The Ayurvedic system focuses on 3 pillars of life — diet, sleep and the correct use of energy — and says your dosha type helps determine the best path to follow.
I KNEW I WAS a combination of pitta/kapha, two of the three doshas — body and energy types — in the Ayurvedic system of nutrition and wellness. I think I took an online test.
But I never knew what the doshas meant.
Ayurveda is an Indian philosophy and health system, and I wanted to know more. I met up with fellow yoga teacher Jodi Boone, an Ayurvedic practitioner who has studied in India.
Boone greeted me with a cup of tea. She started the assessment by walking me through the basics of the Ayurvedic system, pointing out the three pillars of life.
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The first pillar is diet; the kitchen is the pharmacy, she says. The second pillar is sleep, and the third pillar is the right use of energy, spending your time on things you love and find meaningful.
It’s a holistic system that looks at the body and mind as one, she says. Diseases come from imbalance, and we also experience imbalance daily, such as feeling tired, rundown or stressed.
The three doshas — kapha, pitta and vata — guide you on how food can help you regulate.
• A vata type tends toward dry, rough skin; is often physically thin, light and airy; and has more difficulty focusing.
• A pitta is proportionate in height and weight; tends to run warm; and is often highly intelligent, organized and goal-oriented, though possibly impatient.
• Lastly, a kapha type tends toward a stocky build and thicker skin, and puts on weight more easily. Kaphas move through the world at a slower pace, speaking and acting more steadily; they tend to be homebodies, Boone says.
All three doshas are represented in us, with one or two dominating. To confirm my doshas, Boone asked me about my digestion, how I worry, my sleep habits and whether I am more often warm or cold. She also checked my temperature, pulse, nails and tongue. She confirmed what I thought: pitta dominant, with kapha runner-up.
Each season also has a related dosha, and she says you can eat to the season. People often feel sluggish or tired in spring, which is tied to kapha, Boone says. I had been feeling tired and stuffy from a lingering cold; excess mucus is common in the spring. She recommended I experiment with a kapha diet for a week.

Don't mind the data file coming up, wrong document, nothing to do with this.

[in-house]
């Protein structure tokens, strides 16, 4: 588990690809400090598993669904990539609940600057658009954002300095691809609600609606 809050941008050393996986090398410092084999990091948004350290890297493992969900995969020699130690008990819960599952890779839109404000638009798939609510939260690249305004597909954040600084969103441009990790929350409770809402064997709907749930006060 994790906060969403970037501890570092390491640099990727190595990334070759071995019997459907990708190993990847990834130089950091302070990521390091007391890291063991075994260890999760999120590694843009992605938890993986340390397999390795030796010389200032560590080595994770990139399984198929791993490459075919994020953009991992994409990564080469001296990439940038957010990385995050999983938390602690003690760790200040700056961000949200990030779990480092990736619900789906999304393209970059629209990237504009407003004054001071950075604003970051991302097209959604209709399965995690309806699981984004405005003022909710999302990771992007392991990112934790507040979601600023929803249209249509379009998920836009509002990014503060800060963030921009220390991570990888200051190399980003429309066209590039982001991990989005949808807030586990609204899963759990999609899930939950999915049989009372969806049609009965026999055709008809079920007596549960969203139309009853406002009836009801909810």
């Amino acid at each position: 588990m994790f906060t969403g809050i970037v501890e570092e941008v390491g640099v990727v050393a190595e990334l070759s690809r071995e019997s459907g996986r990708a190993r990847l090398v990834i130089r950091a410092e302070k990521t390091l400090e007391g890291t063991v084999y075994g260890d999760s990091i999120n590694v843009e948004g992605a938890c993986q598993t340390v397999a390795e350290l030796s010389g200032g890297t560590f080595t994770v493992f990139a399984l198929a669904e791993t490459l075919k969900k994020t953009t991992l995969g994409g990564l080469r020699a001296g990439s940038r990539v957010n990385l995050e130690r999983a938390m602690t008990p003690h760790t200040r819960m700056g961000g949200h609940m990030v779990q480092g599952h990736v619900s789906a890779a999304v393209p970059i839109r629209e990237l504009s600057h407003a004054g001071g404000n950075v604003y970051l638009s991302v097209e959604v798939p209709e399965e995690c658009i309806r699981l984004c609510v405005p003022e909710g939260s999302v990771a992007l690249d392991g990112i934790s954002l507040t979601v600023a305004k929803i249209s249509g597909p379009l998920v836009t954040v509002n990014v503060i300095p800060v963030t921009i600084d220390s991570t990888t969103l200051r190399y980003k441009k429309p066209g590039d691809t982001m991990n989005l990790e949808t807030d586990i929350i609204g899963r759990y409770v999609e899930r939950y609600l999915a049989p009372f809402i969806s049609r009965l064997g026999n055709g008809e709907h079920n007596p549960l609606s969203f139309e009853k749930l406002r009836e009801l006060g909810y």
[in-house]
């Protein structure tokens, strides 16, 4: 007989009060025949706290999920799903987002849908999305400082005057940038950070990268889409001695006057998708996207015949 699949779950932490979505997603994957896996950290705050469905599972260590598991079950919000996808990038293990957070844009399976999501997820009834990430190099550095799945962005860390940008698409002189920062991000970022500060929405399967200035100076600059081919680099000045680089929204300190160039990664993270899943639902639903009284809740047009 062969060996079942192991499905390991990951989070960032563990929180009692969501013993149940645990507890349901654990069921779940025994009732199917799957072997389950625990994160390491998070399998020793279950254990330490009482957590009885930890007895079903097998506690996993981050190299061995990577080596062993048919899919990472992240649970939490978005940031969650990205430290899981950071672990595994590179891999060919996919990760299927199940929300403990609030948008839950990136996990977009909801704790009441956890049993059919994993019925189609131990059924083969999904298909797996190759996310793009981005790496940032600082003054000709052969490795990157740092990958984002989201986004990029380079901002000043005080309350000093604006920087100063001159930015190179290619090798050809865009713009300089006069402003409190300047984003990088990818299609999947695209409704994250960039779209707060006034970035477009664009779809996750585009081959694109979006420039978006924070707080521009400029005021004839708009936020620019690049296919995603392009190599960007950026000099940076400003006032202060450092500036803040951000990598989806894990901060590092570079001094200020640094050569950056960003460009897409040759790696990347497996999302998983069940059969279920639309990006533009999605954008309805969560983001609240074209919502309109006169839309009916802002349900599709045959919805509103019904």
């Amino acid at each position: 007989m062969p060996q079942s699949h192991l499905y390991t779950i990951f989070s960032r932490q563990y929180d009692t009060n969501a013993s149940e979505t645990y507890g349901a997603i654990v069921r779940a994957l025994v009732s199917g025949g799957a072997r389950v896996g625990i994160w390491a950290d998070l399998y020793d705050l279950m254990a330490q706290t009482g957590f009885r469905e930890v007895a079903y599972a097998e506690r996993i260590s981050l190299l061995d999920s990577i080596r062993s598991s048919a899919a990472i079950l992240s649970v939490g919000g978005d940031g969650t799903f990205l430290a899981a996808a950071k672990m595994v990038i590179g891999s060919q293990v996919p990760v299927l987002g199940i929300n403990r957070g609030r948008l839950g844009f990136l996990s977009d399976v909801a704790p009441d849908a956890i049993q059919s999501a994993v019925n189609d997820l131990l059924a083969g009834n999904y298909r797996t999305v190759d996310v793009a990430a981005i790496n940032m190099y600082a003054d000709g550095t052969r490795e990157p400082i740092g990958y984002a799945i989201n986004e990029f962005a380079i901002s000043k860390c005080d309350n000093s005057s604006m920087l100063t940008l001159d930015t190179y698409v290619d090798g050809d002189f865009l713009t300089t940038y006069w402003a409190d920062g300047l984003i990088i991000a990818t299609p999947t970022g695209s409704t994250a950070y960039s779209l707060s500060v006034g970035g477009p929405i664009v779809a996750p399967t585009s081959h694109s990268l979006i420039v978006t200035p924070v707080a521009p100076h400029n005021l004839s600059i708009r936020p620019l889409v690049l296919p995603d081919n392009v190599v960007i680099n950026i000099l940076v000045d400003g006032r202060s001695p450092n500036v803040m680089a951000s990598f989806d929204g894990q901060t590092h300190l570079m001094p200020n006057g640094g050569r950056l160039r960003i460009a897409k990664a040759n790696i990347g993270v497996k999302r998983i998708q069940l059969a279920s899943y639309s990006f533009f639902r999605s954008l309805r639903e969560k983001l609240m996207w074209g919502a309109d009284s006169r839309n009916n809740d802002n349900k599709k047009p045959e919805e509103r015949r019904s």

My goal was to eat warm, dry food, focusing on bitter, astringent and pungent flavors with lots of spices, and cutting back on oil, including heavy, oily fish and nuts. She handed me a list to get me started.
Some elements of the list already were intuitive — eating almost no dairy, and cooking vegetables like broccoli and cauliflower. Other elements were challenging — I seldom eat beans, but they are good for absorbing moisture for kapha, she says. I was thrilled raw honey was on the list. Kaphas also can have coffee. Hallelujah.
Additionally, the Ayurvedic system recommends cooked foods, cutting processed foods, and warm beverages — cold water douses your digestive fire. Drinking warm beverages was easy at home, but more difficult when I was out. I follow some of the other recommended practices, like daily meditation and movement. I attempted to add others, like chewing each bite 32 times. I cut back on salads, and slowed down my meals, with moderate success.
I chose spiced chickpeas and cauliflower one day, drank peppermint tea with honey every night and skipped oily avocado. I struggled on other days to eat appropriately, especially when I was on the go.
But even with partial adherence, my sinuses cleared up on the days I stayed in the sweet spot of the list. I had more energy without sleeping more. I credit my nightly peppermint tea.
What I liked most was having a system that gave me structure on how to eat. If I am having digestive distress, I eat pitta. If I am congested or tired, I eat kapha. If things feel good, enjoy your life, Boone says.
That’s a nutritional system I can work with.